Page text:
Restoring a Delander

Daniel Delander was born in 1678 and apprenticed in 1692 to Charles Holdstead. He later transferred to Thomas Tompion and went on to become Tompion’s journeyman, working with George Graham. Delander produced clocks that matched the quality of his master Thomas Tompion and also invented his version of the duplex escapement. 

I have had the great pleasure over the years of working on some rare and interesting, not to mention, valuable clocks.  Some of my previous repairs and restorations include:

  • Thomas Cattell
  • Dent
  • Daniel Quare
  • Horseman
  • Thomas Cole
  • Justin Vulliamy
  • Australian convict clockmaker James Oatley’s earliest recorded clock No. 5
  • Skeleton clock by Robillard, London, with a coup perdu escapement featured in H. Alan Lloyd’s book The Collector’s Dictionary of Clocks (p.61) which was serviced before me by the late great George Daniels.
  • Also, an extremely rare year-going bracket clock

This article is about the restoration of a Daniel Delander Longcase No. 12 duplex escapement.  The longcase movement was shipped to me for a full service.  On arrival, I unpacked it from its crate, movement only, no weights or pendulum. The first job was to set it up and watch it run for a day or so. My initial inspection of the movement found surface rust on a lot of the steel work and very dry build-up of old oil. The bolt and shutter maintaining power was loose and quite rough in its action. 

After taking a few photos, it was time to dismantle the movement.  When the plates were separated, a few of the pivots were left stuck in their holes, held in by the old dry oil.  On inspection of all the pivots, only the centre pivot showed signs of wear.  After refinishing and polishing pivots and one bush, all was back as it should be.  All the steel work was then polished, the bolt and shutter maintaining power was also fixed so that it worked as it should.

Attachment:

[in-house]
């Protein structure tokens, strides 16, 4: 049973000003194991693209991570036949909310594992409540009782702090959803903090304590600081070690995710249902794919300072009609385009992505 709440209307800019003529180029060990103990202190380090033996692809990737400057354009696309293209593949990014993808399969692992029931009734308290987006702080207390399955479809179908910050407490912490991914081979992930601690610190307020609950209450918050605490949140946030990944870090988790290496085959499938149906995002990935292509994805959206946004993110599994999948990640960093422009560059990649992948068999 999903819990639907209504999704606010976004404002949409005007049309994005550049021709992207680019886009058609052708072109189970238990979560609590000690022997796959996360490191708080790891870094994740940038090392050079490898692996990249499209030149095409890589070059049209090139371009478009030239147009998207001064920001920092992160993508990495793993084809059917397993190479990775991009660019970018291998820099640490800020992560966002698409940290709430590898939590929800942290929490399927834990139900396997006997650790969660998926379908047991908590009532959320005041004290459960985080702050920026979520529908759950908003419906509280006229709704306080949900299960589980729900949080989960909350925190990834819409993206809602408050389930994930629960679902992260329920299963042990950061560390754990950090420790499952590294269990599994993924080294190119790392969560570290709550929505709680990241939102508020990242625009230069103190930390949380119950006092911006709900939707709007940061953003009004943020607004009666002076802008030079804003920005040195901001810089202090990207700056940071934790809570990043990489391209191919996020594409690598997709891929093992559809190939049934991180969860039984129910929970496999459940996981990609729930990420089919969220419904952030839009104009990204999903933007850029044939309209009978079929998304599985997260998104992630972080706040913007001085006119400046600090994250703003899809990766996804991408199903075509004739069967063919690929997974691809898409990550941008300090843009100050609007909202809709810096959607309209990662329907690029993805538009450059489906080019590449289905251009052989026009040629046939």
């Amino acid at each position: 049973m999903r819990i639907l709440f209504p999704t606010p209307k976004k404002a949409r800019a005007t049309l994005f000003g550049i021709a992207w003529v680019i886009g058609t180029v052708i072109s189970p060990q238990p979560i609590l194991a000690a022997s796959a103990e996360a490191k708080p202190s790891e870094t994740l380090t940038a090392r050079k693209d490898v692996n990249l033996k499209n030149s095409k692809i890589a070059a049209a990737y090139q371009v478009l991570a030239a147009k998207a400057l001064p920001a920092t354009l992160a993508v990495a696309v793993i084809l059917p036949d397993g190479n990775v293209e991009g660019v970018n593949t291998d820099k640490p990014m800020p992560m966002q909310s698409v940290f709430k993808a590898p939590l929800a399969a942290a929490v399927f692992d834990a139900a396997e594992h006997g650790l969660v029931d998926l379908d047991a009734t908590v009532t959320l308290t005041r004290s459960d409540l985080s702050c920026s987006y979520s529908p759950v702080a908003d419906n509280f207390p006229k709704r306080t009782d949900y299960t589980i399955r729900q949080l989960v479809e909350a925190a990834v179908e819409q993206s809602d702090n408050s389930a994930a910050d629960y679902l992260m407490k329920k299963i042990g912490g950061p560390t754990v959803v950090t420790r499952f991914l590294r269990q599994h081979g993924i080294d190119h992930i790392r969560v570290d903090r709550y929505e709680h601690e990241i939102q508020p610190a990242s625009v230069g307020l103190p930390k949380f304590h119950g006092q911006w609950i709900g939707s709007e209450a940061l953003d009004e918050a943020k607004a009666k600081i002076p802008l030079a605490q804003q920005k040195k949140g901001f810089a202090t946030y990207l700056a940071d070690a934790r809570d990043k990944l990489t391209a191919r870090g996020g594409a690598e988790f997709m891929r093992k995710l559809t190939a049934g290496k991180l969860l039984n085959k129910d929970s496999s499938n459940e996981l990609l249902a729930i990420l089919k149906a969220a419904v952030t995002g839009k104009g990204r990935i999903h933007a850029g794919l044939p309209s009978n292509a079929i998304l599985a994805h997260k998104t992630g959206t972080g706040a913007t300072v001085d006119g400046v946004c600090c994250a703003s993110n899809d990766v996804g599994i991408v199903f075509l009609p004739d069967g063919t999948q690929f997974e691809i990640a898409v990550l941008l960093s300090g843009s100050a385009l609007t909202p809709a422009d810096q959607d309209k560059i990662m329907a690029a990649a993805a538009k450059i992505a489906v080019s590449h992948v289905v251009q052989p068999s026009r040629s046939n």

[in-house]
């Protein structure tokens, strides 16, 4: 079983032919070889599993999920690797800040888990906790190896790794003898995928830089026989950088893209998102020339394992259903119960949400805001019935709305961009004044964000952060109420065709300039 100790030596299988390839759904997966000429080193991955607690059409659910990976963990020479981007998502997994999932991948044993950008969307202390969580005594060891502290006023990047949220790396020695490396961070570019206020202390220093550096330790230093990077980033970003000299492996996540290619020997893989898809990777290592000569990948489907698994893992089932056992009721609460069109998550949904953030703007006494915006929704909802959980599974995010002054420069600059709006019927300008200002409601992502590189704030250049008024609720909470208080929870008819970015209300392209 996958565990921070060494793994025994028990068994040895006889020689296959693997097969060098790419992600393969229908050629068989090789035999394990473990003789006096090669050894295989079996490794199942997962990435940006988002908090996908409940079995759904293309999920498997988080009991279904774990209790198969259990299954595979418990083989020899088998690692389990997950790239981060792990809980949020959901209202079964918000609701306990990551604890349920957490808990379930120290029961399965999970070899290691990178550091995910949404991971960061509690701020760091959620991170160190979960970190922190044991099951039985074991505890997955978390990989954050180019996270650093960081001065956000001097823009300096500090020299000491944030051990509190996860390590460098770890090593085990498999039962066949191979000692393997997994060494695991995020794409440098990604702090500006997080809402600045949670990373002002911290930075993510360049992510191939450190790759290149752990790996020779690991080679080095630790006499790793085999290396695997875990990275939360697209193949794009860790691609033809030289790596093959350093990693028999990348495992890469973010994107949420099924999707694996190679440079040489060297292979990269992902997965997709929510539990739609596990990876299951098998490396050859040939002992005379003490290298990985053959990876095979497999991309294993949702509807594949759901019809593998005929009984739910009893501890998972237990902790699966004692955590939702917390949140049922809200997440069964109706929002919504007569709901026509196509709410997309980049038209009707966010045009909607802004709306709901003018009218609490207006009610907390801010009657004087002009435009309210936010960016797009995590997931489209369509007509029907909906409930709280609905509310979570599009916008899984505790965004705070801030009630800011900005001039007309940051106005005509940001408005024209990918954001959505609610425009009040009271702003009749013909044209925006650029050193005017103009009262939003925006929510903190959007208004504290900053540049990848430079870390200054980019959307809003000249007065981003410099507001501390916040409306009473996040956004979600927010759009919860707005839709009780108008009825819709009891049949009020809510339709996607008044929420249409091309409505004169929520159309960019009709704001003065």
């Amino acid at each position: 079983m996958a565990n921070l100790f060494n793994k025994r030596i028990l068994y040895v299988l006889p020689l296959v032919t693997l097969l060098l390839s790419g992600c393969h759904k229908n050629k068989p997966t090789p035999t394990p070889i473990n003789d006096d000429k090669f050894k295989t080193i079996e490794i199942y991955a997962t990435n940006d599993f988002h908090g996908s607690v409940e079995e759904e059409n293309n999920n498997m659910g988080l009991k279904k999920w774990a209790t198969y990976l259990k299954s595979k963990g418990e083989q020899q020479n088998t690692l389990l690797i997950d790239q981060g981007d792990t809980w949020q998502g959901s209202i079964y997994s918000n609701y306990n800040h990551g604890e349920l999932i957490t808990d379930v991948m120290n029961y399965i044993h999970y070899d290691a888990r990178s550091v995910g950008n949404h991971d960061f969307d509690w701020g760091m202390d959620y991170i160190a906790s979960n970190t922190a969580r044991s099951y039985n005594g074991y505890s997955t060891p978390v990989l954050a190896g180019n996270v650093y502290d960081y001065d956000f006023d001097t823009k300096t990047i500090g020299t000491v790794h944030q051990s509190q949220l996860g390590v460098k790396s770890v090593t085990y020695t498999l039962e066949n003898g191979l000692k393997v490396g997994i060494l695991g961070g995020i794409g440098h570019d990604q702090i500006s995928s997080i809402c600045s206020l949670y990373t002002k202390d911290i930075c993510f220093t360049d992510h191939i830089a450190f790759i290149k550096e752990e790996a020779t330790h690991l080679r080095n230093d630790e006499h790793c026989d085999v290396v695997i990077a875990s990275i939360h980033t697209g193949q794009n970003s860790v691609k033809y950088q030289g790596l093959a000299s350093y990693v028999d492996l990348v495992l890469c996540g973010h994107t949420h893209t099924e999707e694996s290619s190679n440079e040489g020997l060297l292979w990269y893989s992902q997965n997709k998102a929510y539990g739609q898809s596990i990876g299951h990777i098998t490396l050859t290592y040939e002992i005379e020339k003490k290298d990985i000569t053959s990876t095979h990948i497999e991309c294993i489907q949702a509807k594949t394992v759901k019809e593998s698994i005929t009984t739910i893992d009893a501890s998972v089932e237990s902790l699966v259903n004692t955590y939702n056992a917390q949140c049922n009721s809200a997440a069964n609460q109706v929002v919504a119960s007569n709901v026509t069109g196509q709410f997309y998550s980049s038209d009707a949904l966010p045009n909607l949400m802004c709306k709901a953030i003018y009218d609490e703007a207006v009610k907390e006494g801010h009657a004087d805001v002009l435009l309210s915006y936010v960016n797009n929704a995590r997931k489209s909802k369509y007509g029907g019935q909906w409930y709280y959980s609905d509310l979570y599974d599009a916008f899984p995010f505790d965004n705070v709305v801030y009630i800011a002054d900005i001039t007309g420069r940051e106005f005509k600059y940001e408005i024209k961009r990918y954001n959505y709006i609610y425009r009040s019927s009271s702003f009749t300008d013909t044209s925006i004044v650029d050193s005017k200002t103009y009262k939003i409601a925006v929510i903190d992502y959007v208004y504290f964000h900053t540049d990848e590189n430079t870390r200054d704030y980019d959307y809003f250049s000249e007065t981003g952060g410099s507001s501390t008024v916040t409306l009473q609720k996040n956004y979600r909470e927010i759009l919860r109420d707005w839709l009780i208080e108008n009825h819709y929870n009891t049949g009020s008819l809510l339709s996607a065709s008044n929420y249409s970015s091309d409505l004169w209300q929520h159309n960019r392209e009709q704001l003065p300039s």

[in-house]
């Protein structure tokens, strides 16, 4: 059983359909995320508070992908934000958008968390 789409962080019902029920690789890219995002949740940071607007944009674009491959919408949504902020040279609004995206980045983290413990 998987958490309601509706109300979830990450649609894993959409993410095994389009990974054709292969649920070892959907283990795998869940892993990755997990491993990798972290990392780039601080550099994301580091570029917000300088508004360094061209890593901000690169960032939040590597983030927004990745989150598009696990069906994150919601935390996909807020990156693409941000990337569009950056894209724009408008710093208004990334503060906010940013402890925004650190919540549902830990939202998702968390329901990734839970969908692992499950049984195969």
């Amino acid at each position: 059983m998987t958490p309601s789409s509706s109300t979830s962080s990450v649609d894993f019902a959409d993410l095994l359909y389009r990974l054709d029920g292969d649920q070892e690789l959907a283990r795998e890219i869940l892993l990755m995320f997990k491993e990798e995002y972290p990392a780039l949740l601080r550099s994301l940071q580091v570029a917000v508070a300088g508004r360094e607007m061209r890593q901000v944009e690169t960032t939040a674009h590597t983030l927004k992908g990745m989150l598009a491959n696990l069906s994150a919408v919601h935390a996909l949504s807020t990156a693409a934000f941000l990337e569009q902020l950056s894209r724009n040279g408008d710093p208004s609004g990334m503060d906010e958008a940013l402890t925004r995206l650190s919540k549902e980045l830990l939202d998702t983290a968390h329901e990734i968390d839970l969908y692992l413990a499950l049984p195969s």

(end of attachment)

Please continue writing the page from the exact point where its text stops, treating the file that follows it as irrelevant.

The duplex escapement is a thing of beauty and this was the first time I had ever worked on a longcase with a duplex escapement.  It comprised of one large external escape wheel on the back plate and one smaller escape wheel between the plates.  Everything on this clock was superbly made - the quality outstanding.  When working on this clock, I knew I was dealing with one of the true great makers and it inspired me to go the extra mile with the small details when building my own clocks.



After the clock was dismantled, every piece was meticulously cleaned, every screw repolished and then set aside awaiting re-assembly.  Everything was very straight forward and no major dramas when re-assembling, and after not too long, Mr Delander was up and running again.  Watching the second hand on a duplex escapement is interesting.  It appears to be a half recoil and half dead beat. That is, on the tick, it recoils and on the tock it’s a dead beat.

After the clock had been running for most of the day, I walked past it and checked the time.  All good after a few hours had passed.  Walking past it again I checked the time and it showed the same time as before.  The hands hadn’t moved.  First thought, hand tension washer a bit flat.  I moved the minute hand back 10 minutes then checked it 15 minutes later.  The minute hand had stopped at the same point and the clock was still ticking away. After a few minutes of watching and pondering, I realised the problem. When putting the calendar wheel back on, I didn’t time it properly. The impulse pin on the calendar wheel was running into the face of the strike snail between 12 and 1 o’clock.  After that was fixed the clock ran flawlessly for the next week.

At the end of the week, the clock was reluctantly packed back into its crate for the long journey home.  OK, now that’s out of the way, what’s next?  Let me see, a six-tune musical longcase by Jonathan Marsh or the Four tune, tortoise shell silver mounted, Bracket clock by William Jourdain, the Thomas Cole or maybe the Joseph Knibbs Longcase…

Graham Mulligan